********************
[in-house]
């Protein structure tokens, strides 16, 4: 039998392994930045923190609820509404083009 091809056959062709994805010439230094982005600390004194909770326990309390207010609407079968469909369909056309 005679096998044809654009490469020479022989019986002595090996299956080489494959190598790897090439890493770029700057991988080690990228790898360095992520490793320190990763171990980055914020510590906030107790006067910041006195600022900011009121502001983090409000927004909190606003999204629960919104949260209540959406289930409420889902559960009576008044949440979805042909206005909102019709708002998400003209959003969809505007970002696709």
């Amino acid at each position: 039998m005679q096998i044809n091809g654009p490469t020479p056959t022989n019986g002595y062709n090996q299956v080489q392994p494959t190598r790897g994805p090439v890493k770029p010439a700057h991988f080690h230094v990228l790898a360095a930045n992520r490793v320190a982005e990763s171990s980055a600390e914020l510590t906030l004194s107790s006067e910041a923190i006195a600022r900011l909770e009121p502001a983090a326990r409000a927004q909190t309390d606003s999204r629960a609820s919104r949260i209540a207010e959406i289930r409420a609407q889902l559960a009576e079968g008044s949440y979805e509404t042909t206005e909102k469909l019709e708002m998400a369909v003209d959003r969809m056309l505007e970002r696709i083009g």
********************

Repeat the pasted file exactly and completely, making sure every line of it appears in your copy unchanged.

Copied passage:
[in-house]
């Protein structure tokens, strides 16, 4: 039998392994930045923190609820509404083009 091809056959062709994805010439230094982005600390004194909770326990309390207010609407079968469909369909056309 005679096998044809654009490469020479022989019986002595090996299956080489494959190598790897090439890493770029700057991988080690990228790898360095992520490793320190990763171990980055914020510590906030107790006067910041006195600022900011009121502001983090409000927004909190606003999204629960919104949260209540959406289930409420889902559960009576008044949440979805042909206005909102019709708002998400003209959003969809505007970002696709």
């Amino acid at each position: 039998m005679q096998i044809n091809g654009p490469t020479p056959t022989n019986g002595y062709n090996q299956v080489q392994p494959t190598r790897g994805p090439v890493k770029p010439a700057h991988f080690h230094v990228l790898a360095a930045n992520r490793v320190a982005e990763s171990s980055a600390e914020l510590t906030l004194s107790s006067e910041a923190i006195a600022r900011l909770e009121p502001a983090a326990r409000a927004q909190t309390d606003s999204r629960a609820s919104r949260i209540a207010e959406i289930r409420a609407q889902l559960a009576e079968g008044s949440y979805e509404t042909t206005e909102k469909l019709e708002m998400a369909v003209d959003r969809m056309l505007e970002r696709i083009g």